The figure on Tredway's right changed hands, producing an auto-snub pistol and fired, striking Damian Grumm right below the iconic skull-patch on his chest. Grumm rocketed up from his seat, his eyes bulging, and he ripped open his fancy, undertaker's suit, before collapsing on the table, face-first.

The hooded figures pressed their ACRs into Tredway's and Blau's sides to emphasize they were still in control.

One removed it's hood, revealing the angelic visage of Harmony Frost.

"How in the hell..." the words slipped from Tredway's mouth in a gasp.

"Your travel account, genius. The text-messaging system on your wrist-comm uses the satellite positioning system to confirm delivery." She rattled off Tredway's account number, then the phony waiter ID that Blau had given her in the hotel. "Being a certified bounty hunter makes one privy to all sorts of public information," she flexed her eyebrows twice for effect.

"I saw the end of your parley with these goth-freaks at the freight yard. You took off before the corporal and I could do anything. However we were monitoring their radio traffic and we knew they were coming right back for the bubbly. You'll be happy to know all but one case is still planetside and secure."

She snapped up one of the unopened bottles on the table.

"Corporal," she said to her robed partner, "I figure we'll celebrate in style once we rendezvous with the extraction ship." Her gaze turned back to Tredway. "Don't worry, once I turn you over I'll reimburse you for this," she put the bottle back down, then wiggled on her weighted glove, motioning for him to come with her.

Tredway's stomach muscles clenched involuntarily.

"I had to zotz the guy with the eyepatch. From what I understand from your dossier is that you're a pilot." He'd also mentioned it to her when he told her the story about the terrorists on the shuttle flight. "I'm taking you up to the bridge. You get this tub to the rendezvous coordinates and I won't have to hurt you..." she licked her lips suggestively, "Sweetheart."

It was a full, six-hour burn at 1.1 gees to get the clunky Abbadon to the rendezvous point. There, another vessel, a much larger one, was waiting. LIDAR revealed it to be a Kinunir-class battle cruiser and it was all lit up like a Christmas tree. The ship had no transponder signal, so they didn't know her name, but the radio scanner picked up a hail from it on the L-band with the correct contact phrase.

Frost and her corporal locked the Abbadon's crew in a stateroom and jammed its electric door. They left a plasma cutter so they could eventually get free. By the time they did, Frost, the corporal and their bounty would be long gone.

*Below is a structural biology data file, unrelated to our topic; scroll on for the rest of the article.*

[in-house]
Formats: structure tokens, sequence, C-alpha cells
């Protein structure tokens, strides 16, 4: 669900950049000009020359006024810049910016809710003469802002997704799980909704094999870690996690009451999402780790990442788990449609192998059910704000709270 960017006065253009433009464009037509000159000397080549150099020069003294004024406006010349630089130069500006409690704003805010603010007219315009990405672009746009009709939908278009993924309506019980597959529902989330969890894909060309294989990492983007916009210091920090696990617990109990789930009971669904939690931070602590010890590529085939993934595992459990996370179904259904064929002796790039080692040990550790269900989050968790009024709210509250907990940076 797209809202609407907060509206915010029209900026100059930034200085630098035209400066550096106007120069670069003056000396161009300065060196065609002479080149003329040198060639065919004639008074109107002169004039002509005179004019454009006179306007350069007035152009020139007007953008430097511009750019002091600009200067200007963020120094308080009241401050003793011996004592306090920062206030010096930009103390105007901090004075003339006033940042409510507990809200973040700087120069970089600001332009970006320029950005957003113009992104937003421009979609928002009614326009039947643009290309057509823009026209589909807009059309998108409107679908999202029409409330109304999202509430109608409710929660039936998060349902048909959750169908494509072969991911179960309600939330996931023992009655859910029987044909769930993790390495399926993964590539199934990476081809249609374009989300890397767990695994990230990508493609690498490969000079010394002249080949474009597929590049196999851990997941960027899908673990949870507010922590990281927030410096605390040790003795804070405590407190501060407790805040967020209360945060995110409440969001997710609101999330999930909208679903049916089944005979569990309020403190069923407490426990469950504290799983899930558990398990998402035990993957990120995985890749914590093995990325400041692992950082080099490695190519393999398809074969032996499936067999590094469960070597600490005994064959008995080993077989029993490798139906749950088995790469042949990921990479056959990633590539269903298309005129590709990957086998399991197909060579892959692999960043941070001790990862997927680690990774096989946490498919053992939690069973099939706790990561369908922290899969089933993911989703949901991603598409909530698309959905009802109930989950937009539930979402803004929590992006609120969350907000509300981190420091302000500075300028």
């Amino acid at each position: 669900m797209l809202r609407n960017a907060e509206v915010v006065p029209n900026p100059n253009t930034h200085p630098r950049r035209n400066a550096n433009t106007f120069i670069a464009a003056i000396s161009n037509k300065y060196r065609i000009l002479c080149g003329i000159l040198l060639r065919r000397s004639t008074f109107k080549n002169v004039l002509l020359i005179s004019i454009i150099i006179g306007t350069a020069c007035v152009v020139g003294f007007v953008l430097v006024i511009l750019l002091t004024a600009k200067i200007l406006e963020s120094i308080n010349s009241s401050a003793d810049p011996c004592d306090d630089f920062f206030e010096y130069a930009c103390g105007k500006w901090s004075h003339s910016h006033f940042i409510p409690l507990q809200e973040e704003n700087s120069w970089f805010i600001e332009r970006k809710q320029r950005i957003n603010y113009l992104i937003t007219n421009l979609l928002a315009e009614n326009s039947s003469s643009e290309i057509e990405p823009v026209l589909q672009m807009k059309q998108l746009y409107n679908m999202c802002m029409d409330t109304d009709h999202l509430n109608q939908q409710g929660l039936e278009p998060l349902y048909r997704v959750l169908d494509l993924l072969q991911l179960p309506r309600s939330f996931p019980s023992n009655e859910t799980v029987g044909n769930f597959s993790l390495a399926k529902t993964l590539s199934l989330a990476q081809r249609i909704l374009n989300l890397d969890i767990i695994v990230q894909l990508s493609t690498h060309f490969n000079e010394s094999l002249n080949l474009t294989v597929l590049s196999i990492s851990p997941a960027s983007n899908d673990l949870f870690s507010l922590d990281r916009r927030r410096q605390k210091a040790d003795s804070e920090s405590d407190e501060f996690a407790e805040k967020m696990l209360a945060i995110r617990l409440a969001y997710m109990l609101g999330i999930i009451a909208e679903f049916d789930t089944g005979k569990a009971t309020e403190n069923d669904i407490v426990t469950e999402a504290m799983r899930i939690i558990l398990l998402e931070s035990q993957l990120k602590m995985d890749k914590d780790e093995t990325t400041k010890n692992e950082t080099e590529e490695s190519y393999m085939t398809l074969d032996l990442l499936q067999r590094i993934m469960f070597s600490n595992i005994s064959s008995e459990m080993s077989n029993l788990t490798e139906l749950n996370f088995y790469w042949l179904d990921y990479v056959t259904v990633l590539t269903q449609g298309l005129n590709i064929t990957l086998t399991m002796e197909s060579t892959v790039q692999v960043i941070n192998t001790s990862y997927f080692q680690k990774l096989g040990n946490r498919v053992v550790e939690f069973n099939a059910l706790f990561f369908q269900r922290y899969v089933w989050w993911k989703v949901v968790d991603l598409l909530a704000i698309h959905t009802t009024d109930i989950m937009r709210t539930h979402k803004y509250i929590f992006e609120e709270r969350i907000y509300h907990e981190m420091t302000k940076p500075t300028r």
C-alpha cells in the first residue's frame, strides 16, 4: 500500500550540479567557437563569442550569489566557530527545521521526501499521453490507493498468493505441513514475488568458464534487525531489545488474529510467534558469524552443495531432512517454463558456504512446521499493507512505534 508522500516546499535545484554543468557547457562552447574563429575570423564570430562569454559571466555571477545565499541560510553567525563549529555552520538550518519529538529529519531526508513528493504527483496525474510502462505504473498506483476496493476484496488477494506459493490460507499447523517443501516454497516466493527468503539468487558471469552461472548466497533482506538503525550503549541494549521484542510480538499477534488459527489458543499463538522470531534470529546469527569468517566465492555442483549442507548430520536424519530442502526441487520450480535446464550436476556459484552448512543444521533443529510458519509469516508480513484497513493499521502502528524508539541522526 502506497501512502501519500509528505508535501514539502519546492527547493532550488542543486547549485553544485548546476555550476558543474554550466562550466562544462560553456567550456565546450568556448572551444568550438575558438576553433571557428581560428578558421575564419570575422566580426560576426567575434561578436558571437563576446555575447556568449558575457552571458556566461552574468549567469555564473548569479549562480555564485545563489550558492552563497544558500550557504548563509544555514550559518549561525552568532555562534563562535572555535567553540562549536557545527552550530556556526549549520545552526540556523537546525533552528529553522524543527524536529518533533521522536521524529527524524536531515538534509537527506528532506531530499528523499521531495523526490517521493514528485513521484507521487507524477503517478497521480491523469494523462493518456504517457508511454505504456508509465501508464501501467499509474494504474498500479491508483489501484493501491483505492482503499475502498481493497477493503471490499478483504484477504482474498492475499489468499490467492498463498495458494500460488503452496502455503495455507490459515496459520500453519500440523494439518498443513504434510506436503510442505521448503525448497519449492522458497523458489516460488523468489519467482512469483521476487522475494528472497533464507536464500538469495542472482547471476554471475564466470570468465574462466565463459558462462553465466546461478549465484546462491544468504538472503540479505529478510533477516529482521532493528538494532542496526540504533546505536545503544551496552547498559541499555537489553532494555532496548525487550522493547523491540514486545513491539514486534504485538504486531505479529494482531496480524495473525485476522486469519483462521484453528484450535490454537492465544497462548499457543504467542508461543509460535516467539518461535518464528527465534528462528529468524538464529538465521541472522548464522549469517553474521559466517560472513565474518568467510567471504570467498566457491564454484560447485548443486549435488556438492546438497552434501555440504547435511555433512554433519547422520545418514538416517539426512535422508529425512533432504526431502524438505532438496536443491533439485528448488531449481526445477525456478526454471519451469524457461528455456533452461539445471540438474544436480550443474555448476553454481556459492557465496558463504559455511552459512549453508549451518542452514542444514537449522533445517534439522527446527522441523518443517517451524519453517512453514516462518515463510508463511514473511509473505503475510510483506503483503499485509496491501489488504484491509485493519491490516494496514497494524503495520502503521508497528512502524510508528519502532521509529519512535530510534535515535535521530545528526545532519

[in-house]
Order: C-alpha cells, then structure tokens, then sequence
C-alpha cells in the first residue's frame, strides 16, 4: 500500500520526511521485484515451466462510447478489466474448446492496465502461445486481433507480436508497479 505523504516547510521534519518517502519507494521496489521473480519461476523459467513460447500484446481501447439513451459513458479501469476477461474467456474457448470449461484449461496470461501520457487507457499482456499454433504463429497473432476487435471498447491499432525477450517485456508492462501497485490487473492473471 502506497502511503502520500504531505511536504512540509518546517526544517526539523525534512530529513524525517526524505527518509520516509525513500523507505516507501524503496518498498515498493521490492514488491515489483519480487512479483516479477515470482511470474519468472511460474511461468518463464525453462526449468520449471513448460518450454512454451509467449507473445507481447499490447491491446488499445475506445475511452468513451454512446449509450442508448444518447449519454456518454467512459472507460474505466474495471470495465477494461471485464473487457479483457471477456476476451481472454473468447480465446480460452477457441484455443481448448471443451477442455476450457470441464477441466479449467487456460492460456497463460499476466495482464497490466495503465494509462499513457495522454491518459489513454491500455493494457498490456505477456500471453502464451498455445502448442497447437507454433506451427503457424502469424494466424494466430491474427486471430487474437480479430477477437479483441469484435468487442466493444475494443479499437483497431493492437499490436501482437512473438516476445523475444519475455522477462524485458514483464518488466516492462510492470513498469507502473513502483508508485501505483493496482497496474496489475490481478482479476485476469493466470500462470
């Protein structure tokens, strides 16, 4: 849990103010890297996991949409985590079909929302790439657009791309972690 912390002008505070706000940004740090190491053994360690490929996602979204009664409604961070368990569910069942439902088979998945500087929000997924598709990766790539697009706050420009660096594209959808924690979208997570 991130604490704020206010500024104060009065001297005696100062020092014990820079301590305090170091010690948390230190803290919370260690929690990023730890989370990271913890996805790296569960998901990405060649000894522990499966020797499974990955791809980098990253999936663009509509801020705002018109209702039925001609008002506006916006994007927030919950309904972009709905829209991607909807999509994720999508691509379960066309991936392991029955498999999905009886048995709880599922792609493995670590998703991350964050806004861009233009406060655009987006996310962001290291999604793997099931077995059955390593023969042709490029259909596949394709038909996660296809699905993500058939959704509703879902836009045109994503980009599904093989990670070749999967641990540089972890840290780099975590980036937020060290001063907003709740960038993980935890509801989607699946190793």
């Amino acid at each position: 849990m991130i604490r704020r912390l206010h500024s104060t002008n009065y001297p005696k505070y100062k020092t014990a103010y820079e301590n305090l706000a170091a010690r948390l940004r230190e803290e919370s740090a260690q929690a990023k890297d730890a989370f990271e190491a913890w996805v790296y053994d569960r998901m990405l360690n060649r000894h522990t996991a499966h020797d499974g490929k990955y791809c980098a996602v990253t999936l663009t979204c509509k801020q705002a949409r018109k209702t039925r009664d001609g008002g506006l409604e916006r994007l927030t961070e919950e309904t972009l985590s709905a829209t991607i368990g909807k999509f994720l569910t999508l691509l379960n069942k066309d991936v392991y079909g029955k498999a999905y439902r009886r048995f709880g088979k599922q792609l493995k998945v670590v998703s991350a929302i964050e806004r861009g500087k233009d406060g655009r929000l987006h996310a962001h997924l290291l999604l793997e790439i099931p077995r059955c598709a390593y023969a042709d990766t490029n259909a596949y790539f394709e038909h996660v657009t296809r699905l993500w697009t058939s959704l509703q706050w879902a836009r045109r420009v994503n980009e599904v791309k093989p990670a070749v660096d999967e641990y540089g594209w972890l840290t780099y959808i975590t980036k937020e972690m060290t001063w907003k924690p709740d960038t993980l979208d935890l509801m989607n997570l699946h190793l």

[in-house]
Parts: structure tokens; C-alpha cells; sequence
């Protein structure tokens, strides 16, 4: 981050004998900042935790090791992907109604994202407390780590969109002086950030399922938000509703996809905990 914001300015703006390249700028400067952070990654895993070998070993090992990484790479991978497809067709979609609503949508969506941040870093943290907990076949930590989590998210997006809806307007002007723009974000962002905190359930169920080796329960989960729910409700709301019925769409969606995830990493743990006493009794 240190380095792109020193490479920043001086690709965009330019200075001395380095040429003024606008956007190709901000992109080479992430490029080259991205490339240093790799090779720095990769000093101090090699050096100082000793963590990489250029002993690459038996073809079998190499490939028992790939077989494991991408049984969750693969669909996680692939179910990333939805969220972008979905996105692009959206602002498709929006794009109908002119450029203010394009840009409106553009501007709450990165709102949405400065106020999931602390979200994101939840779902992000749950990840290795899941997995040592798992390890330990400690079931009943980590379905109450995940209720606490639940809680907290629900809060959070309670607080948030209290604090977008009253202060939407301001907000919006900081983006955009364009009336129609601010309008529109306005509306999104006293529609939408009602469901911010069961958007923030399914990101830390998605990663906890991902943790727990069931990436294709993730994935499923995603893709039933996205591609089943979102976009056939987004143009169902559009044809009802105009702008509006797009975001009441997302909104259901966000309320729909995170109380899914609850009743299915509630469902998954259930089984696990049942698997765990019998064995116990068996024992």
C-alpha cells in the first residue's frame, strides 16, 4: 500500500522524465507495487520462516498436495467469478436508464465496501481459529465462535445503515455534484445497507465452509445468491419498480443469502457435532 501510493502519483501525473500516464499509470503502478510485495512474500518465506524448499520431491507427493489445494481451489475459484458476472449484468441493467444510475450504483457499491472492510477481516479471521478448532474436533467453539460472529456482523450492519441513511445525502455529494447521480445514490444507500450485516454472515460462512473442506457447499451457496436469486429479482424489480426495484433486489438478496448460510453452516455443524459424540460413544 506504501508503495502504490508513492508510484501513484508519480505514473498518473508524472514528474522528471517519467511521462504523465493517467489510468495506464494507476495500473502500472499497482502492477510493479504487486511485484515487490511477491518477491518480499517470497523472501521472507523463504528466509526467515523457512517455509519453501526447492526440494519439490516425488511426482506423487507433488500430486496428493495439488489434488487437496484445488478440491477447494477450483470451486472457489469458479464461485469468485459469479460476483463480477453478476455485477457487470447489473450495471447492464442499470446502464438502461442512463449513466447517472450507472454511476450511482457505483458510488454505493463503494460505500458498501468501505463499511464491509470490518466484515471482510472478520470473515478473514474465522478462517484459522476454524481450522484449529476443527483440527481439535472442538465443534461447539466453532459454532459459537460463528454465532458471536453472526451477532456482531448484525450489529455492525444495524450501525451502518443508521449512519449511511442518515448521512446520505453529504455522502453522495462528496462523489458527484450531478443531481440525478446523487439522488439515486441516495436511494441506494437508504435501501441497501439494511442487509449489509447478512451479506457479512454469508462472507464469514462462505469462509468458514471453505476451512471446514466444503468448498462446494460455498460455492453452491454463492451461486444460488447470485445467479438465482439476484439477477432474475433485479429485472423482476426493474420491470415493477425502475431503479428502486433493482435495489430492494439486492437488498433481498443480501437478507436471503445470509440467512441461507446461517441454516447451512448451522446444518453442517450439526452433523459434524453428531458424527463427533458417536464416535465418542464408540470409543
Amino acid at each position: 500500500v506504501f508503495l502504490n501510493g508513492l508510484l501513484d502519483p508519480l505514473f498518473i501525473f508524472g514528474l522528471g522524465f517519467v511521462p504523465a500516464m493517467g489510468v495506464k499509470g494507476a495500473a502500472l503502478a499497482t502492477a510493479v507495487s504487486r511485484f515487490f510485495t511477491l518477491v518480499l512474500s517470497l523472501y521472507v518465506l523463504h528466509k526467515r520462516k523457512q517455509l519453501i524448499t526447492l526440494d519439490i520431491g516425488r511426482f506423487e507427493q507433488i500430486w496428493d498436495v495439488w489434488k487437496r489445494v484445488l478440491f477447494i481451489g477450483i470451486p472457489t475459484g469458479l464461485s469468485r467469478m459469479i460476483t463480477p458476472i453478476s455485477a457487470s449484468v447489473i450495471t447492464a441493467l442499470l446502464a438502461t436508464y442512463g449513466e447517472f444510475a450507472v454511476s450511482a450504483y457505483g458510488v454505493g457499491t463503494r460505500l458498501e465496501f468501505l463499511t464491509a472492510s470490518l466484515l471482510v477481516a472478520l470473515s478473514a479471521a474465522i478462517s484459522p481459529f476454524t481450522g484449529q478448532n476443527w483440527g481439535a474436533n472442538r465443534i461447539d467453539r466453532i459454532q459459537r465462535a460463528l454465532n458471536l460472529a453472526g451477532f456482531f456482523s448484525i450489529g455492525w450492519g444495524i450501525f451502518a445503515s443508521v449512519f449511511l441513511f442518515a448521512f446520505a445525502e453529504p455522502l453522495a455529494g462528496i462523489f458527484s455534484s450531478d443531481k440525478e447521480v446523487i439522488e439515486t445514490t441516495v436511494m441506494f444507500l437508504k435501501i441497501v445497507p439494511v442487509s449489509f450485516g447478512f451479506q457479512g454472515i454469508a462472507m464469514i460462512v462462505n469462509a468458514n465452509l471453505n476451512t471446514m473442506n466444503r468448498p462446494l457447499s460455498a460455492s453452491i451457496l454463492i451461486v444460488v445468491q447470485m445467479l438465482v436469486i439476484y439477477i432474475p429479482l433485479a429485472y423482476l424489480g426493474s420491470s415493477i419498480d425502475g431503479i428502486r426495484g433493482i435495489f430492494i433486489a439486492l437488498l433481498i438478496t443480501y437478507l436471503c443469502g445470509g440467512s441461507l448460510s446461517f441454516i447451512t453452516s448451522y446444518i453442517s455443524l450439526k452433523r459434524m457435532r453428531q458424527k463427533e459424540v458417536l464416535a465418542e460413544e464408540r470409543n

The larger ship exposed an inflatable docking passage. Frost had Tredway and Blau's hands in plastic wraps behind their back. She stuck a bottle of champagne in Tredway's half-fastened jacket; after what had transpired, the courier certainly felt like toast. The four of them went into the airlock, and waited for it to cycle.

Then the lights went out.


Author's Notes...

Stalen Tredway and Jothar Blau are repeat characters from the Courier story.

Harmony Frost was inspired by both Veronica in Agent Cody Banks & Abbie Carmichael from Law & Order. She's the believable "bright, beautiful & tough girl that can play with the boys" character and sometimes you're unsure if she's a protagonist or antagonist, but you still watch. Also an NPC in another space RPG, but a fun one.

Shrale is actually a psionic character from another space RPG, but Traveller/GURPS offers similar psi-powers thanks to his Unusual Background: Raised by Droyne. He's a spy, based off Colonel Flagg from M*A*S*H who had the annoying ability to appear and disappear mysteriously, often with the lights going out. Obviously his role is less comedic than his TV counterpart.

The gothic-heavies who work for the Merchant Princes of Skull have been something I've always wanted to do, but never really got around to in any detail. I did use them once in a PBP many years ago, but it was just for a lead-in. OK, the Isomorphmic Projection device is probably over-doing it, but David Pulver had fun in his campaigns with speculative technology, so why not me? ;) Yeah, Tredway might run afoul of these guys in the future...

Alternate title was "The Dog & Pony-Tail Show", but, yeah...

Naturally I could fall into a complex and convoluted trap what with going into great detail with the Hiver Manipulation and the Aslan parts of the story, but rather than go into extensive detail peripherally, I concentrated on just the main characters for this story, and providing the reader with enough to understand their predicament. The ending is a "blind-sided cliffhanger" but I felt it fit, at least for what I wanted to do with this portion of the story arc. I have a few ideas on where it might lead...

I apologize for my poor use of German, I utilized Google's language tools to give it a bit more Swordic flavor than my usual straight English, the execution might leave something to be desired. Don't take it personally.